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WHO Says Ebola Outbreak May Be Controlled By End of Year



If the current intensity of case detection and contact tracing is sustained, the virus could be soundly defeated by the end of this year, says WHO chief Margaret Chan.

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August 14, 2015 | by Sarah Massey

According to World Health Organization (WHO) director Margaret Chan, if new cases of Ebola in West Africa are kept under control, the outbreak could be quelled by the end of this year. "If the current intensity of case detection and contact tracing is sustained, the virus could be soundly defeated by the end of this year," Chan announced to the United Nations Security Council.

"That means getting to zero and staying at zero," she said while cautioning that there was still the possibility of setbacks in containing the disease, including undetected cases. The epidemic of Ebola started in Guinea at the end of 2013 and since then has claimed the lives of approximately 11,300 people.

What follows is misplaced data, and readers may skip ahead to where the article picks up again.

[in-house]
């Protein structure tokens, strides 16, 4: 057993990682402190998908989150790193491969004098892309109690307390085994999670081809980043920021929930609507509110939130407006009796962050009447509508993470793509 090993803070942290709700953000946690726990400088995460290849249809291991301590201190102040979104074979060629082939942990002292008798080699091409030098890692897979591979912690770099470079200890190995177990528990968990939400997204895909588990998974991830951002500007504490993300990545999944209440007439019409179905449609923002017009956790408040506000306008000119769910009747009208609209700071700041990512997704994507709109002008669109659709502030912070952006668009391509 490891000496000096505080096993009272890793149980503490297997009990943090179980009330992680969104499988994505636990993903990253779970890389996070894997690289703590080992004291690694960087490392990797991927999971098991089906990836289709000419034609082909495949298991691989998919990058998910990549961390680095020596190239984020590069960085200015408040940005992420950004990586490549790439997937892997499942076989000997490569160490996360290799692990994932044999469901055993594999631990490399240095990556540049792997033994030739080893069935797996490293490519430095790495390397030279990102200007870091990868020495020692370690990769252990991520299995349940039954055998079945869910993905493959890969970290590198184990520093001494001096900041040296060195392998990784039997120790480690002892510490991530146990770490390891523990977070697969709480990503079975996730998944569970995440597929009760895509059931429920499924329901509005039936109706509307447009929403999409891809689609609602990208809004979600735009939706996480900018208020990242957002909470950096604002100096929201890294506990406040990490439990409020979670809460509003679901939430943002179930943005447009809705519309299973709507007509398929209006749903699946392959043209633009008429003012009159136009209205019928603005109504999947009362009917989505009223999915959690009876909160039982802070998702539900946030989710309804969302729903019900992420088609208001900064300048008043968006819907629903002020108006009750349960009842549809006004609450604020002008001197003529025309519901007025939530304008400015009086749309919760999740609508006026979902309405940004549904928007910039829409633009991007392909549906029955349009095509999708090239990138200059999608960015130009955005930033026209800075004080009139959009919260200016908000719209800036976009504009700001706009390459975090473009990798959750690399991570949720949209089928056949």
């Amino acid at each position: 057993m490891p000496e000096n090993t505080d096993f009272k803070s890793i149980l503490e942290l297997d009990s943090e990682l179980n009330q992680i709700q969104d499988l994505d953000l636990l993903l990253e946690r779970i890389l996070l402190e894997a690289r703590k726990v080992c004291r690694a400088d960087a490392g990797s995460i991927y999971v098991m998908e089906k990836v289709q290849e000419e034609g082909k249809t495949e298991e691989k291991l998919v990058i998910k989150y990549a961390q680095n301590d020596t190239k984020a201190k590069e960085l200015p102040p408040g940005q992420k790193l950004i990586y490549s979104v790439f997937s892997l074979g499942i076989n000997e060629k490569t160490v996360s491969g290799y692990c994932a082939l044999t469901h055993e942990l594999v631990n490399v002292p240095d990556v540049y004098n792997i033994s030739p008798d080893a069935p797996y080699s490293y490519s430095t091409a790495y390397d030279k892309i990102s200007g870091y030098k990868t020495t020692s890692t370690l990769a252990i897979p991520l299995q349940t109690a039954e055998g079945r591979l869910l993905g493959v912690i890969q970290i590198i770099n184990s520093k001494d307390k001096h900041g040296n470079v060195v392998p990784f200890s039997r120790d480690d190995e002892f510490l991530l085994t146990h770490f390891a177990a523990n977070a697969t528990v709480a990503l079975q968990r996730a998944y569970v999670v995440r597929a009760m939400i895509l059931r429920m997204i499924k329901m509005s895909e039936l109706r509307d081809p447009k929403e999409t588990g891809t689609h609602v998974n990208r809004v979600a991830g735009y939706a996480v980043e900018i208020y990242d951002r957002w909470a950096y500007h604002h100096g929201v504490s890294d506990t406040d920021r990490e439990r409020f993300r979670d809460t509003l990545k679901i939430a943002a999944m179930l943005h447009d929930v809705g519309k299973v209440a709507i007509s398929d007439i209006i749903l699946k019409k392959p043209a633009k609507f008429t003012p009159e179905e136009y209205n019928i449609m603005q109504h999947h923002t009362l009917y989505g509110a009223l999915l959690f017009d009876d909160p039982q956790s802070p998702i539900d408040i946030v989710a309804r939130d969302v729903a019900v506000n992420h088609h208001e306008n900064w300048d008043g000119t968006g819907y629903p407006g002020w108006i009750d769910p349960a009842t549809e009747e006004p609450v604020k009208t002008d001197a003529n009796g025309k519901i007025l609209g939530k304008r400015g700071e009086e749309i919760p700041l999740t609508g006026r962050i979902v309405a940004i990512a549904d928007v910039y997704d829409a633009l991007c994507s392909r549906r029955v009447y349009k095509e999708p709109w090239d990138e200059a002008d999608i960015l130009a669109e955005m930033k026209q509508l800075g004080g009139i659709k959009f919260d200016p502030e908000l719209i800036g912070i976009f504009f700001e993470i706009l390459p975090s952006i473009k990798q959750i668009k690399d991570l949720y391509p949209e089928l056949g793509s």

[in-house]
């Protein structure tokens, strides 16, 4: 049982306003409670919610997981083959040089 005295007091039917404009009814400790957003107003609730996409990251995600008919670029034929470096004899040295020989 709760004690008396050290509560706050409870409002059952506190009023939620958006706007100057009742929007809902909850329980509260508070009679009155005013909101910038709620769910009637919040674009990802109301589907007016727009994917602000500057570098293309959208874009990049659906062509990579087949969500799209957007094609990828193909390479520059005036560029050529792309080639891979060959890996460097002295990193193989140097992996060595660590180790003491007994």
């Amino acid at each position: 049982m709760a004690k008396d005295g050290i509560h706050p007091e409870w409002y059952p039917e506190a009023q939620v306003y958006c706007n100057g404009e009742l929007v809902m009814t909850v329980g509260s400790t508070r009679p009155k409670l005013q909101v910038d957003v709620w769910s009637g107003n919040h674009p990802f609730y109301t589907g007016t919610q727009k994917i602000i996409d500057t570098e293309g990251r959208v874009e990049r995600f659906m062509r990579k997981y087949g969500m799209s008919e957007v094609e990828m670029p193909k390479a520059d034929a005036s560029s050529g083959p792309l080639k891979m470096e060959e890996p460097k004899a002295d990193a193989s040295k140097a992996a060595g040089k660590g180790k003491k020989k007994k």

Liberia was the most affected country with 4,808 deaths, with Sierra Leone a close second at 3,949 fatalities. While Liberia was thought to be Ebola-free in May, six new cases of the illness were reported in July.

Chan commented that no new cases of Ebola have been reported in Liberia since July, and authorities in Guinea and Sierra Leone have only reported three cases per week in the past two weeks. These numbers are a significant improvement over last year’s numbers; between August 14 and August 16, 2014 there were a reported 24, 48 and 38 new cases of Ebola in Guinea, Nigeria and Sierra Leone, respectively.

In contrast to Chan’s optimism, Doctors Without Borders (MSF) cautioned that the outbreak was far from over. "The Ebola epidemic in West Africa is far from under control," stated the head of the MSF, Joanne Liu.

A large number of new cases are showing up in people not known to have been in contact with other infected individuals. This information, along with the burial of bodies in secret has been a major issue in tracking the origin of transmission of the virus.

“Getting to 'no new cases in at least 42 days' — twice the longest known incubation period for Ebola and the way in which the WHO defines the end of the epidemic — will require a major push,” says Lui in an article for Nature.




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